The MDE Standards provide the minimum accessibility specifications for diagnostic equipment used in medical settings. As in the proposed Standards, the final rule organizes accessibility requirements into four types of patient positions that the diagnostic equipment is designed to support: (1) supine, prone, or side-lying position; (2) seated position; (3) seated in a wheelchair; and (4) standing position. The rationale for organizing the requirements in this way—rather than by specific type or function of equipment, for example—is that medical diagnostic equipment is typically designed to support patients in specific positions for examination. For example, an ophthalmology chair is designed to be used while the patient is in a seated position. A stand-on weight scale is designed to be used in a standing position. Some types of equipment are designed to be used in more than one position; for example, a fluoroscopy machine may support patient use in prone and standing positions. Equipment that supports patients in more than one position generally must conform to the requirements for each position in which it is designed to support patients.

Table 1 below summarizes the features that make equipment covered by the MDE Standards accessible. For each of the four patient positions of equipment covered by the Standards, the table indicates the features that make that category of equipment accessible (when the accessibility features are provided consistent with the technical specifications for each feature as stated in the Standards). The last column of the table gives examples of the types of equipment that fall into each category. The types of equipment listed in the last column are meant to be illustrative, and not exhaustive.

Table 1: Summary of Accessibility Features of MDE Standards, by Funcational Category of Patient Position(s) Supported by Equipment

 Patient Position Supported by the EquipmentMDE Standards – Summary of Accessibility Features  Illustrative Equipment Types
Supine, prone, or side-lying position 
(M301)
Transfer surface, including adjustability, size, and unobstructed transfer 
Transfer supports, leg supports, and head and back support 
Lift compatibility 
Examination tables
Imaging equipment designed for use with platform beds, such as a CT scanner
Radiology tables
Seated position 
(M302) 

Transfer surface, including adjustability, size, and unobstructed transfer

Transfer supports, leg supports, and head and back support

Lift compatibility

 

Examination chairs

Imaging equipment designed for use with a seat

Chair scales

Seated in a wheelchair (M303) 

Space for the wheelchair within the equipment; minimal slope of the wheelchair surface; edge protection of the wheelchair surface; beveled or ramped entry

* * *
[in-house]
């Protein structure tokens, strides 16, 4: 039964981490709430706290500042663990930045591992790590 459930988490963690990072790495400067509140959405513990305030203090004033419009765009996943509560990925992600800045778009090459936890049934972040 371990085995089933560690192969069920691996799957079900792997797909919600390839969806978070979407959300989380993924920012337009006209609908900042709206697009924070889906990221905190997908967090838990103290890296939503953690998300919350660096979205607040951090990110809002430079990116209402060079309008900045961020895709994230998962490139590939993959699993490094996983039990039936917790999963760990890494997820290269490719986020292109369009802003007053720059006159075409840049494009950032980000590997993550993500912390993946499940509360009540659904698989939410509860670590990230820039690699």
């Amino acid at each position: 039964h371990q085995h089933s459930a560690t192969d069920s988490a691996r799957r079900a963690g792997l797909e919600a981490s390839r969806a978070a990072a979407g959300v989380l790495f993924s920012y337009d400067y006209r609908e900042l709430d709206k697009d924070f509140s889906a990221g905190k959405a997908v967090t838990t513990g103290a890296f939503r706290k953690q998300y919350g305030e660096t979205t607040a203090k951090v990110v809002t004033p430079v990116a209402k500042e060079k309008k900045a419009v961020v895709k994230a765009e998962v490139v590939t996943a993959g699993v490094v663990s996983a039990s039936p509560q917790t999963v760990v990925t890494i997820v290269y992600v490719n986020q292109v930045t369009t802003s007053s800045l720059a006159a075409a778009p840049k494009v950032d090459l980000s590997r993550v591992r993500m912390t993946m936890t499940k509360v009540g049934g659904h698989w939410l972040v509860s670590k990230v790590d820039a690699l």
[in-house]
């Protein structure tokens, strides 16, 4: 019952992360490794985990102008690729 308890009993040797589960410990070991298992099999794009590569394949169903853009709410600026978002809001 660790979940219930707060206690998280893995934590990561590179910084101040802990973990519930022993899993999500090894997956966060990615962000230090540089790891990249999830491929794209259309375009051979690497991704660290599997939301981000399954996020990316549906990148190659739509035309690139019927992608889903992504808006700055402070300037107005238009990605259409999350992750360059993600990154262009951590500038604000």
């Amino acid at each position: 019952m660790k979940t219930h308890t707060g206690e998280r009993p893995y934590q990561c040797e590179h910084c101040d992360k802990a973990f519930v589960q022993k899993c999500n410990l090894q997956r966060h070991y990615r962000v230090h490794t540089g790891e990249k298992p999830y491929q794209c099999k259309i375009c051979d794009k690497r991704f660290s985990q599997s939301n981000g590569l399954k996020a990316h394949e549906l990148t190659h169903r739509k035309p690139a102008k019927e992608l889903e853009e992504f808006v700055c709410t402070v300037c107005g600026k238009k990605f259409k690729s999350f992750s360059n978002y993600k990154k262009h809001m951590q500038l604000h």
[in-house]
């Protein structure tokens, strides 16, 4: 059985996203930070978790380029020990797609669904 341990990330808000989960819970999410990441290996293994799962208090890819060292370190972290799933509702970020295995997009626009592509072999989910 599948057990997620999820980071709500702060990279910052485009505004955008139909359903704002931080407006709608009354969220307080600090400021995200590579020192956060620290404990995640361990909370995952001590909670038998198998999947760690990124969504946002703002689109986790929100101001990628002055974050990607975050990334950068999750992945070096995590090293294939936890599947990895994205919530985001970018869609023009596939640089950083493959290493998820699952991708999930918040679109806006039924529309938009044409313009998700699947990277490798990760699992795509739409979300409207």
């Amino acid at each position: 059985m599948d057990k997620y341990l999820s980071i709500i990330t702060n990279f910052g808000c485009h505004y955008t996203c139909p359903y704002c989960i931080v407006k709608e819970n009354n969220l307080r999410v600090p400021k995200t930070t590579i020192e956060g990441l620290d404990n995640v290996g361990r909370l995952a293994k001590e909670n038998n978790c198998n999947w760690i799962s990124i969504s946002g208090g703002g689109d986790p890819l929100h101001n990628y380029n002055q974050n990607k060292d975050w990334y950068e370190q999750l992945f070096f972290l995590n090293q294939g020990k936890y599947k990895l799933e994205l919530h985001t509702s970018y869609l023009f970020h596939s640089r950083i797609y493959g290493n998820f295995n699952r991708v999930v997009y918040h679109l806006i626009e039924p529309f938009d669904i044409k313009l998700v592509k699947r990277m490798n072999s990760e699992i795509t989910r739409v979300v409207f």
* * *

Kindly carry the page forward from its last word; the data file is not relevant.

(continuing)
Same orientation to equipment as non-wheelchair users would orient

Knee and toe clearance within or below the equipment

Components capable of examining body parts of patients seated in a wheelchair, including breast platforms

Imaging equipment designed for wheelchair use

Weight scales designed for wheelchair use

Standing position 
(M304)

Slip resistant standing surface

Standing supports

 

Imaging equipment with a standing surface

Weight scales designed for use in a standing position

 

In addition, the final rule includes technical criteria for supports (see M305), for instructions or other information communicated to patients through the equipment (see M306), and for operable parts used by patients (see M307).

The final rule reflects some significant changes from the proposed standards. The Access Board made three general types of changes. The first type of changes aimed to make diagnostic equipment as accessible and usable as possible for patients with disabilities. For example, the MDE Standards not only specify the minimum and maximum height of transfer surfaces of equipment used by patients in a seated position, but now also require additional adjustability within the minimum and maximum height range. A second set of changes incorporates well-known and relevant accessibility requirements in the Americans with Disabilities Act (ADA) and the Architectural Barriers Act (ABA) Accessibility Guidelines, to allow for easier implementation of the MDE Standards in the future. In the final rule, for instance, the technical requirements for transfer supports track ADA and ABA Accessibility Guidelines provisions related to the shape and size of a grab bar. Finally, the third type of changes ensures that the Standards do not compromise functionality and safety of the equipment while they seek to increase accessibility. To that end, the MDE Standards allow a number of general and specific exceptions, and they further clarify certain technical criteria such as knee and toe clearance for mammography equipment. A detailed discussion of all the changes made to the proposed standards can be found in the Preamble and Section-by-Section Analysis accompanying the final rule text.